Breastfeeding Littlest has been a new frontier for me. This is my third baby, and the only one that I’ve had an over-supply of milk with. This has given me peace of mind that I didn’t have with the other two, as Big and Little both had me taking medication to increase milk production. But it comes with its own set of quirks and struggles.
Having an over-supply can lead to discomfort, leaking, plugged ducts, mastitis and, for me, an aggressive letdown reflex that darn near drowns your poor suckling infant.
My milk came in at only 4 to 6 hours after birth this time around. So Littlest had to learn to chug milk much sooner than his brothers. We found many positions didn’t work, and were dealing with latch issues that might have been happening because of my abundance of milk. He was pinching and not taking a deep latch, probably in an effort to minimize flow.
For us, the football hold worked wonders during the first few weeks of nursing. Once he had better neck control, around 8 or 9 weeks, we found that an upright nursing position really helped him handle the gushing letdown.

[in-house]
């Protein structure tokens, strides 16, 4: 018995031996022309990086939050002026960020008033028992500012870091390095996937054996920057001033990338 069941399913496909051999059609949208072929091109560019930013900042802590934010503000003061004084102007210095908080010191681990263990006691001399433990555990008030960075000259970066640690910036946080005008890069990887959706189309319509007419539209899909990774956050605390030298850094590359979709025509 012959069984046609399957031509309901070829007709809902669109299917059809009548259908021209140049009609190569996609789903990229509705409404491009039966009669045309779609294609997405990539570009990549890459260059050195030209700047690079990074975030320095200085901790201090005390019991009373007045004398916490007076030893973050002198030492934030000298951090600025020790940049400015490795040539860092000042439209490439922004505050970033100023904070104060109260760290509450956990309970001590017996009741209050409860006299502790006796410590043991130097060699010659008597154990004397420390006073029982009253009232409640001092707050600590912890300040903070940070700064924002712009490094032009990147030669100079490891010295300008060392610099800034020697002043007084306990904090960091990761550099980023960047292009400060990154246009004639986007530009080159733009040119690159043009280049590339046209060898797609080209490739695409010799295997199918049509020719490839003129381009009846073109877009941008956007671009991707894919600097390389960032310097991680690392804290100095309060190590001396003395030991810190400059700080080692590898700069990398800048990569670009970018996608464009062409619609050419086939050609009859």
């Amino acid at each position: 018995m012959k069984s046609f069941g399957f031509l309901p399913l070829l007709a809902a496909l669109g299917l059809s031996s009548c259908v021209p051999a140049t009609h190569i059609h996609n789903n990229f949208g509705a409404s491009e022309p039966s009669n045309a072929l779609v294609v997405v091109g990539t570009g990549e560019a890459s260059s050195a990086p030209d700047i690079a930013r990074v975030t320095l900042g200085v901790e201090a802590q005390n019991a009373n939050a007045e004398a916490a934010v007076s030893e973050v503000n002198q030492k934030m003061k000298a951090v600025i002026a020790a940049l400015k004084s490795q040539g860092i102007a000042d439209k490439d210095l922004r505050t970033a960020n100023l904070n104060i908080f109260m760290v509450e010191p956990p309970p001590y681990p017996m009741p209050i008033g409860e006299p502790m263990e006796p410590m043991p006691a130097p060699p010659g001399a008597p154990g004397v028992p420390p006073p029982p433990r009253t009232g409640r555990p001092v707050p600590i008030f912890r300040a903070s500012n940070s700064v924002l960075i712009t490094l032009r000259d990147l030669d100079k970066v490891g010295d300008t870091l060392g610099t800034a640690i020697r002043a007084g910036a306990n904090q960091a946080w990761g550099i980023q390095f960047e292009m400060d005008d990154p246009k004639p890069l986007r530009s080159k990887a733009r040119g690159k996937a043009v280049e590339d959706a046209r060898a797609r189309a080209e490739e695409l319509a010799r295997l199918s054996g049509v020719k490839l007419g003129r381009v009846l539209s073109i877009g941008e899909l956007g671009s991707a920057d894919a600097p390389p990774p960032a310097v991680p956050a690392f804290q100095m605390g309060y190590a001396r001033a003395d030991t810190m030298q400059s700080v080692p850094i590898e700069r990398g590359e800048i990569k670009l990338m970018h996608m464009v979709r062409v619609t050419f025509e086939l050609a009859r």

- Laying back while nursing can also be helpful because you milk fights gravitity.
- If your breasts are very full, Express a little bit of milk before nursing to make it easier for baby to latch. Your nipple gets flat and hard when full.
- Supply and Demand is real. Limit unnecessary pumping as this will increase your supply even further. If you pump to bottle feed your baby, that’s fine, but pumping just to store it can increase supply causing more agressive letdowns.
Leaking a lot? Look into PUL-backed nursing pads. These are waterproof like cloth diapers and prevent leaks on one side while you letdown nursing on the other. The image below contains an affiliate link to buy these awesome nursing pads at Lagoon Baby.